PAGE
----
Here are some of the other benefits.

#1. You’ll build trust with your audience

When you focus on your niche, you’ll be able to listen more carefully to your audience’s problems, speak in their language, build a relationship with that person and start to build trust.

Even if they’re not ready for help and support when you first connect, they will think of you first if or when that eventually happens because they ‘know’ you, you already have that relationship.

This is the same reason why people tend to stick with the same hairdresser for year after year.

You’ve already shared stories, you’ve built a relationship and you know you can trust that person not to leave you looking like you’ve been dragged through a hedge backwards! (Hopefully!)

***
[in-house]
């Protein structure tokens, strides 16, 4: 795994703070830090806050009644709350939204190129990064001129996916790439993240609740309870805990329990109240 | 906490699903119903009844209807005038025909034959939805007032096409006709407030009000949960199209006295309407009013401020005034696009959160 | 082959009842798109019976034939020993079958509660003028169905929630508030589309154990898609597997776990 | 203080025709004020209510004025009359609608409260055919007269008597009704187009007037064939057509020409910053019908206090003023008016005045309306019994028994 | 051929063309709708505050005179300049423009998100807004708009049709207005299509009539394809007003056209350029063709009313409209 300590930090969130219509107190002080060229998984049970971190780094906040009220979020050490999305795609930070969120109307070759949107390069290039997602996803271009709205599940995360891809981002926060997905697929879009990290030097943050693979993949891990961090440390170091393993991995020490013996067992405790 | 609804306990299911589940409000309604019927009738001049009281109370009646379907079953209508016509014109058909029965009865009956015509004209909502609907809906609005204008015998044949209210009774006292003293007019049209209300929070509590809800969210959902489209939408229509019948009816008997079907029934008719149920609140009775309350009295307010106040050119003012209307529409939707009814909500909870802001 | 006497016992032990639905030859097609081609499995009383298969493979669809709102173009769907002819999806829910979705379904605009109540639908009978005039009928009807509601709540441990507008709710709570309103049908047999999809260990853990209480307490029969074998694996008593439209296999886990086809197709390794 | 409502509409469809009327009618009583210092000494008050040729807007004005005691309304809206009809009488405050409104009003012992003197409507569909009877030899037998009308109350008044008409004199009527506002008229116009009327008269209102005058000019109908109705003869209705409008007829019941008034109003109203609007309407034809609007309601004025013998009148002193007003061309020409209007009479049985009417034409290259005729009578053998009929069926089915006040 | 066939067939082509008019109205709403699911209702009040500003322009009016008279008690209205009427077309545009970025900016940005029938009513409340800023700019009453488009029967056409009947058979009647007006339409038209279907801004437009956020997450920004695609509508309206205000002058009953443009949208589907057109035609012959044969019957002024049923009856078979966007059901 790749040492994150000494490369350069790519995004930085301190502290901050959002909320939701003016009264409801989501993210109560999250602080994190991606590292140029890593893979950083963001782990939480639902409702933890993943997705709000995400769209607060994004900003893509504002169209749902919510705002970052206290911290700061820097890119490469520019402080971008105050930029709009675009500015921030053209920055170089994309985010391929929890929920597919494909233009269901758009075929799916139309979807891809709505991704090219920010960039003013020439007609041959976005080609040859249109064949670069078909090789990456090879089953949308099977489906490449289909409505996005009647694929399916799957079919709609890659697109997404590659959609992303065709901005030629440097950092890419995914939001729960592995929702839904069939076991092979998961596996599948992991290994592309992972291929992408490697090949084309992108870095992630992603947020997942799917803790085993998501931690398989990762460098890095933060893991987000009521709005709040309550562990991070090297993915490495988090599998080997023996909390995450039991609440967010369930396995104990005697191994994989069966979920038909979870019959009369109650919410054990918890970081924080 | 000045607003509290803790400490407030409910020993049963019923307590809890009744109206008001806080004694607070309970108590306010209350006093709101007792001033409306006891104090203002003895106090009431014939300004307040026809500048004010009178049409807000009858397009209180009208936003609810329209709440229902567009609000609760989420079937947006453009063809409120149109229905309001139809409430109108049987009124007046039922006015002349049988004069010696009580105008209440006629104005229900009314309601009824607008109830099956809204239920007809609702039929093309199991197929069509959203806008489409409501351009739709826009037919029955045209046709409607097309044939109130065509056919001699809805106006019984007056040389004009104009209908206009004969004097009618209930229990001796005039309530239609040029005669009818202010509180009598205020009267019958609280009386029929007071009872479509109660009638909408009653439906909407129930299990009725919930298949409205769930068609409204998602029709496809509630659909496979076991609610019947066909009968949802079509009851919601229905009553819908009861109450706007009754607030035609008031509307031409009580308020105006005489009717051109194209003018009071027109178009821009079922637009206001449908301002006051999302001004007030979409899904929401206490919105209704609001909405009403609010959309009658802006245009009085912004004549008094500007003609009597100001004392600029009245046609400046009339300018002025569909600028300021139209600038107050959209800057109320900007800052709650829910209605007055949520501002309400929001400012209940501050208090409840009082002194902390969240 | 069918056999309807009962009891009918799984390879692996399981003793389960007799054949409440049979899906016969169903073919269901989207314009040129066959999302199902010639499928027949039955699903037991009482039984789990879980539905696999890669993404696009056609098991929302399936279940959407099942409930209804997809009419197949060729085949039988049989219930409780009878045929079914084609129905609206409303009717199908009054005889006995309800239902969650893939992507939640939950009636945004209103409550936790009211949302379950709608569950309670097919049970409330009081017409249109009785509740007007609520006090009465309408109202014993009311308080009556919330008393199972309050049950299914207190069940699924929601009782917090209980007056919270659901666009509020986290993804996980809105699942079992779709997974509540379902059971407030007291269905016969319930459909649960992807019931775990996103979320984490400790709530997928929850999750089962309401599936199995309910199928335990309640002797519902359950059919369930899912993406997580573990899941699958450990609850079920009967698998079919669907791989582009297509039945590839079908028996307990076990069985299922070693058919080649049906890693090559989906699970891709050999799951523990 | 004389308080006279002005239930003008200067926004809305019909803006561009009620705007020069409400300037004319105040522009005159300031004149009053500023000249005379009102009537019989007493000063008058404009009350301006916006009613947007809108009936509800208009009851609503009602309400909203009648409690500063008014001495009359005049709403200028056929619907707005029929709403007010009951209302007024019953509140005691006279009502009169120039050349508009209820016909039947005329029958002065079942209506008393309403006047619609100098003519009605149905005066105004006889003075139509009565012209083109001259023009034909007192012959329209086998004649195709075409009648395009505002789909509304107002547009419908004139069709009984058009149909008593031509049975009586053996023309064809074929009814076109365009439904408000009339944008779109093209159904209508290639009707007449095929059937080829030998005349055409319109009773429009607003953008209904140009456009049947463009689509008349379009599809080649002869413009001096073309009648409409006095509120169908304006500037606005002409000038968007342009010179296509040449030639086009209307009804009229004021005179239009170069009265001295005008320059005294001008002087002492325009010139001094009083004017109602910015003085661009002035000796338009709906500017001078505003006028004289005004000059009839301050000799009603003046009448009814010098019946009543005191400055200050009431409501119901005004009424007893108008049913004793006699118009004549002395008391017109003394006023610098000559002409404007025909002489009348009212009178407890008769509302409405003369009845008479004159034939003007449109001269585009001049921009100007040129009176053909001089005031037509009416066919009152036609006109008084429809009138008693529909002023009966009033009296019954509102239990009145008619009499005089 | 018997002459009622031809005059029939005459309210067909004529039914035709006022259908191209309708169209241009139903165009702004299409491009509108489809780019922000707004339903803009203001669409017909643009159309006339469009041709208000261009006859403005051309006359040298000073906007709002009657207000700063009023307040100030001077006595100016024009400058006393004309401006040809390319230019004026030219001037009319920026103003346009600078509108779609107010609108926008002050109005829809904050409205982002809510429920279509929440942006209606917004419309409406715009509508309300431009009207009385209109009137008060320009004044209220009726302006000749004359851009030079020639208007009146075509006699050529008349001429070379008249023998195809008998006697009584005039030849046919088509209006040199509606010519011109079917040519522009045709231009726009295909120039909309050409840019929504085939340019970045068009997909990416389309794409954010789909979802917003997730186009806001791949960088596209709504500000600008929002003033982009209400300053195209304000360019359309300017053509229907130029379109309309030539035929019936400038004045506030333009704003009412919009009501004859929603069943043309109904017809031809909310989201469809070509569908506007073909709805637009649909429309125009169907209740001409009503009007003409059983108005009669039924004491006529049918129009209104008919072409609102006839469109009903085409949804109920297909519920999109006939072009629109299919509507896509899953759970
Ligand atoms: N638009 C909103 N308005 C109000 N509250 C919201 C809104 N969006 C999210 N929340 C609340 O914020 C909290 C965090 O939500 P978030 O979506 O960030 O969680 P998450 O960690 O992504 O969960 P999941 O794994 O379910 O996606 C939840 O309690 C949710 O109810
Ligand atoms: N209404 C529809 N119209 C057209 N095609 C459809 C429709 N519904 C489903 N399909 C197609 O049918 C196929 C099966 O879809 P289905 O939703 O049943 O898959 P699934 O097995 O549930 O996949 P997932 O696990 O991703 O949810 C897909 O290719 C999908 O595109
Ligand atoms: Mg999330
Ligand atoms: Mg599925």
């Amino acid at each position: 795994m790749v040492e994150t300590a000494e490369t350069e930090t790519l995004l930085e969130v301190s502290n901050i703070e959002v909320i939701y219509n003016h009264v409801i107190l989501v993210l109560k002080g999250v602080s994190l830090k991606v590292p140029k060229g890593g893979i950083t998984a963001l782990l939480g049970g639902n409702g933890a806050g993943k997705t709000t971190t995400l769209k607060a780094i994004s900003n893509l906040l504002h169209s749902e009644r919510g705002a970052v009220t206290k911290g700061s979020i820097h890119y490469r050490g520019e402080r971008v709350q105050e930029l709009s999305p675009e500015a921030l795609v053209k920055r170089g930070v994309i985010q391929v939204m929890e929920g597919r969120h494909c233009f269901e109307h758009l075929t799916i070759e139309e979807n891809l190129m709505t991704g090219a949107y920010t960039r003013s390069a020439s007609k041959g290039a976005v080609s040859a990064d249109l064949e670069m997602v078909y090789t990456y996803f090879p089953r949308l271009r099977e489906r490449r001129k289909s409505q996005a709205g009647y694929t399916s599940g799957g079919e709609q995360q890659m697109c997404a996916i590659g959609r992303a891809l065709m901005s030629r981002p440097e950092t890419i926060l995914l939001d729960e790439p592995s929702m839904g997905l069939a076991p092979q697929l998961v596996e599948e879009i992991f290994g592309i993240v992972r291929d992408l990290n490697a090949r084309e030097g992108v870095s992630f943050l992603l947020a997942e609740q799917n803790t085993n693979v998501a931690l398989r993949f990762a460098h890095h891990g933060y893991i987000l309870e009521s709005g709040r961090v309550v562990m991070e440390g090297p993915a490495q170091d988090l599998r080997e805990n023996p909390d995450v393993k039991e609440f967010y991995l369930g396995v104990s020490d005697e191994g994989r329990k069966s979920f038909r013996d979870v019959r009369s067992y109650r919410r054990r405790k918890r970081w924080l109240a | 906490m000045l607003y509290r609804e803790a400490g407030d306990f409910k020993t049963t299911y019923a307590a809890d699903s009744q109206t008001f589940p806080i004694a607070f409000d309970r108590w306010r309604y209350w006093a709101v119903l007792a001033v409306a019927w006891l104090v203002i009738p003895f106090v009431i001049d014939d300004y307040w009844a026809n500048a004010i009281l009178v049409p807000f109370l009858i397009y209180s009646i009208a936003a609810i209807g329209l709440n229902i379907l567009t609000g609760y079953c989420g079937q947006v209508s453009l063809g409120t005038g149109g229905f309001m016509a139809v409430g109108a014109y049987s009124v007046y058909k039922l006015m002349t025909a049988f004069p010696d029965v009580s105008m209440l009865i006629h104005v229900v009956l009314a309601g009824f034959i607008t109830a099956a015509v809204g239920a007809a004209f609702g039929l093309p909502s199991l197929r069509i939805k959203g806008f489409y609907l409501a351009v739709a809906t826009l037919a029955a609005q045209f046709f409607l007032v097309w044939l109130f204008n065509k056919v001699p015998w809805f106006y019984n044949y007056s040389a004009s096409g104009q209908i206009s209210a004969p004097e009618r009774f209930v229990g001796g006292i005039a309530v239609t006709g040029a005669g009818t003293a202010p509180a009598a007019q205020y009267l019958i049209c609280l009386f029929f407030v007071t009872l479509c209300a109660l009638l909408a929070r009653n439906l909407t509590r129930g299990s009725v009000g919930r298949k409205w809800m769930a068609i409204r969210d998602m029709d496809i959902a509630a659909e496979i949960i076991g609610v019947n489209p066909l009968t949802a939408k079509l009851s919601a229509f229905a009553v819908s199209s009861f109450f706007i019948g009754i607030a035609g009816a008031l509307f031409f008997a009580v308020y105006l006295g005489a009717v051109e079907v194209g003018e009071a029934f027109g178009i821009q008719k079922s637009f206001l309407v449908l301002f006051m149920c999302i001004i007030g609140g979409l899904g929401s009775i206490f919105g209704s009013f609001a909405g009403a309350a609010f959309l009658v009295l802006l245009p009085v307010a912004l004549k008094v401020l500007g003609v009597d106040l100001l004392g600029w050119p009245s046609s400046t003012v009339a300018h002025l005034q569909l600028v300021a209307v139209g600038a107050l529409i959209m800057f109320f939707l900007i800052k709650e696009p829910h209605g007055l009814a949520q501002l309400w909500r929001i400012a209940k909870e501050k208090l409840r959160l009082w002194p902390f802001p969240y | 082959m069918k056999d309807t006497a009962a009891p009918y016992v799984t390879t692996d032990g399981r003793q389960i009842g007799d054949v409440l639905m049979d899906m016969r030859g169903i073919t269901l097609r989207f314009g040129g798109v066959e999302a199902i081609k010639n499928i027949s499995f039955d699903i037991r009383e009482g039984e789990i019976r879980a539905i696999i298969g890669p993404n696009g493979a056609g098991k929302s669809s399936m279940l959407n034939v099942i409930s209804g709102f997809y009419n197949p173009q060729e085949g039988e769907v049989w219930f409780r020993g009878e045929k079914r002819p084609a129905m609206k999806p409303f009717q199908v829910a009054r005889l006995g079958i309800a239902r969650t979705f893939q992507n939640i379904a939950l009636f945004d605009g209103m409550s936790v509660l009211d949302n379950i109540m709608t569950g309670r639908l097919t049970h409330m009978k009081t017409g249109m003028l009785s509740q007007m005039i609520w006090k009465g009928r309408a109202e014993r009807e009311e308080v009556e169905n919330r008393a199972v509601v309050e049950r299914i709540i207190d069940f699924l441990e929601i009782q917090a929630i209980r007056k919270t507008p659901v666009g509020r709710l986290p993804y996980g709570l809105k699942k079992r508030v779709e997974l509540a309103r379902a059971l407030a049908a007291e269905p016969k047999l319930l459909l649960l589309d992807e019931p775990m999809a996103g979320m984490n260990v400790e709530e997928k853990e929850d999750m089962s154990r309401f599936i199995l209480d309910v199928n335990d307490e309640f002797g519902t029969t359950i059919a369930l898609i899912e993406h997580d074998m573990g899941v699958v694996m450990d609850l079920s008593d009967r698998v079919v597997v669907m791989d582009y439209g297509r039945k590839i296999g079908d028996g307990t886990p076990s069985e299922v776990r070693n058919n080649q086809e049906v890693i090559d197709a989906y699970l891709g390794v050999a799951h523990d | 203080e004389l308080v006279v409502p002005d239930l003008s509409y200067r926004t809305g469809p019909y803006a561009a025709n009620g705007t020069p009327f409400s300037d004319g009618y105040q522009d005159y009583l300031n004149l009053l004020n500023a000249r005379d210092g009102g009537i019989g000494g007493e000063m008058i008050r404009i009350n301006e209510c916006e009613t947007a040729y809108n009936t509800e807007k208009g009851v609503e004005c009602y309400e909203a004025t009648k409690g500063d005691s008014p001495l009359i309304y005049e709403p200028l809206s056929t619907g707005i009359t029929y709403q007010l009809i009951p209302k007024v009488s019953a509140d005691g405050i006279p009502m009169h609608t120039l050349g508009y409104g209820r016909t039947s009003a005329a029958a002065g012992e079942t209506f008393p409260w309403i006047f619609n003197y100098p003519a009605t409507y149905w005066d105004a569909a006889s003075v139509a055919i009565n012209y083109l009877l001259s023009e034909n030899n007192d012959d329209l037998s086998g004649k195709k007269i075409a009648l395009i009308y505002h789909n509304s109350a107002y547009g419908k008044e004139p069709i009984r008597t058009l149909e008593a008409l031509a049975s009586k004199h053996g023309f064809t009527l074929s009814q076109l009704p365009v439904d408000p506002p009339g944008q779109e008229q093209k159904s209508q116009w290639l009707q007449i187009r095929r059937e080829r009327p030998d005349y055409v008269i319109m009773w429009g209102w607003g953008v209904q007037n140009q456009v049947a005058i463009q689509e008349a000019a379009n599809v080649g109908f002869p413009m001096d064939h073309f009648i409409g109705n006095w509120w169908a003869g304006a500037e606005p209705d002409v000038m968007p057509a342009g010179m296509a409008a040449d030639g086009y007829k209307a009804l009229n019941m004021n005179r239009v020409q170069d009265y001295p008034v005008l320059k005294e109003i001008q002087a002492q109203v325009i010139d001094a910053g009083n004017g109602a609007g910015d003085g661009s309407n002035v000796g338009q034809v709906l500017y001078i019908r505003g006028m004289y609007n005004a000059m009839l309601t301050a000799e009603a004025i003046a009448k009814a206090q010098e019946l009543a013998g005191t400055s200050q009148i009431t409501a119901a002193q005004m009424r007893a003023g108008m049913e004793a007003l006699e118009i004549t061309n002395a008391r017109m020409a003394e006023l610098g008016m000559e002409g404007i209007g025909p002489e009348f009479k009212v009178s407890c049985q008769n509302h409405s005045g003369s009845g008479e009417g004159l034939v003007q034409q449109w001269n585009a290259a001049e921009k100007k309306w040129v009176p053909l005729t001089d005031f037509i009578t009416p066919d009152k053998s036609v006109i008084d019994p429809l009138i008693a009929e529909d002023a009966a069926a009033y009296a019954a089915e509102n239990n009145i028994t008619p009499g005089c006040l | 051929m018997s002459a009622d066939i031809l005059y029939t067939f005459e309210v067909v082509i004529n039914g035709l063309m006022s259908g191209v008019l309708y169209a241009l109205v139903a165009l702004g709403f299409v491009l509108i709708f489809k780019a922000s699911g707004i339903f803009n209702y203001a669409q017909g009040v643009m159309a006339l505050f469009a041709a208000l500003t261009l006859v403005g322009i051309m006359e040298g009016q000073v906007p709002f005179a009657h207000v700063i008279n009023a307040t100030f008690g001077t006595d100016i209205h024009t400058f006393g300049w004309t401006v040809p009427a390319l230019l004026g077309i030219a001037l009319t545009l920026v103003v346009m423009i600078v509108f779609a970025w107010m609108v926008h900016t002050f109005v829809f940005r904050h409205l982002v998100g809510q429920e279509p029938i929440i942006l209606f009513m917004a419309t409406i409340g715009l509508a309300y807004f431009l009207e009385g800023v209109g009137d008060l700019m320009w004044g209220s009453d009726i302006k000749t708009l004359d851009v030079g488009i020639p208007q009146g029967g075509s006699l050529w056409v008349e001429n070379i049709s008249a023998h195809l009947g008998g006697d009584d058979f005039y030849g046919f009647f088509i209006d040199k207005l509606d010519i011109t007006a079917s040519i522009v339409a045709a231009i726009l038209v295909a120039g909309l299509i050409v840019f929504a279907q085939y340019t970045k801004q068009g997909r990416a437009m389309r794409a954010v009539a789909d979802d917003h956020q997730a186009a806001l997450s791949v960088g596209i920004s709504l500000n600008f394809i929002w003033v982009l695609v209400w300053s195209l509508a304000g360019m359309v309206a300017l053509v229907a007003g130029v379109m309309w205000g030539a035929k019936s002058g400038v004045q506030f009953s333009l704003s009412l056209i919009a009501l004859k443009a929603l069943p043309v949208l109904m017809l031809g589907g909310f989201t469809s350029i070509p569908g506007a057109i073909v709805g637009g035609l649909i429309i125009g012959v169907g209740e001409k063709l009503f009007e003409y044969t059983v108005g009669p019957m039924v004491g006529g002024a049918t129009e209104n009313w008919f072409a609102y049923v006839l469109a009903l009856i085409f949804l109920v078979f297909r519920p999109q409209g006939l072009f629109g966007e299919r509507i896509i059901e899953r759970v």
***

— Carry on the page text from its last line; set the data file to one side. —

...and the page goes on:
Besides, if you’re a conscious and caring entrepreneur who isn’t into all that cut-throat selling stuff, defining your niche and building a strong relationship with your community is where you can really shine.

hold hands

#2. You’ll create online and offline products and services that really make a difference (and actually sell!)

As I’ve mentioned many times already, you can use your new knowledge of your niche to develop useful and effective online programmes, fitness classes, and coaching products and services that make a difference to your community’s lives AND they will actually buy!

You’ll do this without ever feeling like a sleazy salesperson and more like you’re simply living out your life’s mission to help others.

Otherwise, you could waste hours creating a course, online programme, service or package that you think would work and throw away thousands of pounds in the process.

Because, if it’s not what they want, it won’t sell. Even if it’s absolutely amazing. Even if you’ve poured your heart and soul into the project.

This is really important and it’s a mistake I see time and time again with my wellness entrepreneur clients.

RESEARCH YOUR NICHE AND ASK THE RIGHT QUESTIONS before you develop your offerings.